Senator Cory Booker and Governor Chris Christie lobbying for the new Amazon HQ to be in their home state, New Jersey (c) AP

Critics remain unconvinced. Its control over a vast cache of customer data gives it “unprecedented … advantages in penetrating new industries and new markets”, according to Amir Konigsberg, chief executive and co-founder of Twiggle, which sells search and analytics software to Amazon competitors.

There’s no question that the company has grown through innovation and by meeting customer needs. But gobbling up rivals and would-be rivals has also been part of the equation. Since 2005, Amazon has acquired more than sixty companies including some that were at first reluctant to sell, such as Zappos, the online shoe retailer.

“It’s a dominant platform and a vertically integrated dominant platform”, says Lina Khan, author of an influential Yale Law Journal article earlier this year that ignited the debate. “It acts as a gatekeeper … It’s closing off the market to new entrants”.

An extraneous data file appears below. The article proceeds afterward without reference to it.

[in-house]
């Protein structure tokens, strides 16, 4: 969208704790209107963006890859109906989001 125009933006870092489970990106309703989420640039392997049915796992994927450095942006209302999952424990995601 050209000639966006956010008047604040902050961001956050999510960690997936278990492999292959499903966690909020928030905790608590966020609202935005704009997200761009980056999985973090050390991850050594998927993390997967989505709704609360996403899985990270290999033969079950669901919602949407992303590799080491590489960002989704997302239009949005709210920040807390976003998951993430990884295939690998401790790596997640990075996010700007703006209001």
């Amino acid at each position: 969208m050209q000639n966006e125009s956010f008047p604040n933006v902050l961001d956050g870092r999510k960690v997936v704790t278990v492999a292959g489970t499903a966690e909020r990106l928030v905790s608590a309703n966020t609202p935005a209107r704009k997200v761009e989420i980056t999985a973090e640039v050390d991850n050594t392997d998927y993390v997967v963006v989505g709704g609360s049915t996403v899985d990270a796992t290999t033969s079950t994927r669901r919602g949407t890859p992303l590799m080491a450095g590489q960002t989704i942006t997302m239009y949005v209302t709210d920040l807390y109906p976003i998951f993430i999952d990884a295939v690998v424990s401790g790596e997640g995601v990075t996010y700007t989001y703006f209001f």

Ms Khan says Amazon also has priced goods and services – such as its unlimited two-day Amazon Prime delivery service – below cost. By prioritising growth over profits, the company has unfairly squeezed competitors, she says.

Though Mr Cleland says antitrust enforcers could make a case against Amazon under the prevailing interpretation of US law, most analysts say a genuine push to break up or constrain the tech giants requires rethinking the antitrust orthodoxy of the past forty years. The so-called Chicago School of antitrust theory, which focuses on consumer prices and innovation, is ill-equipped to cope with the internet world’s structural tendency to produce winner-takes-all outcomes.

“The rhetoric around consumer prices can disable antitrust law”, says Ms Khan. “These platforms present new issues”.

Additional reporting by Leslie Hook in San Francisco

Antitrust: “Consumer First” Laws Favour Amazon